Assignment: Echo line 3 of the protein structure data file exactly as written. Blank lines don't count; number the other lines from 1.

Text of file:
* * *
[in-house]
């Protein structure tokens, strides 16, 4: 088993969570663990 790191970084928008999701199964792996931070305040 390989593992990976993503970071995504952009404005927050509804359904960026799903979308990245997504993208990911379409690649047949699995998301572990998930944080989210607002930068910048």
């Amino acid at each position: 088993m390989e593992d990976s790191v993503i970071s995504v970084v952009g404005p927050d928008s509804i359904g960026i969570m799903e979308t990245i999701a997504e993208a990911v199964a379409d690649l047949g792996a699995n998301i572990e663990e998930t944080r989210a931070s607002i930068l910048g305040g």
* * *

């Amino acid at each position: 088993m390989e593992d990976s790191v993503i970071s995504v970084v952009g404005p927050d928008s509804i359904g960026i969570m799903e979308t990245i999701a997504e993208a990911v199964a379409d690649l047949g792996a699995n998301i572990e663990e998930t944080r989210a931070s607002i930068l910048g305040g």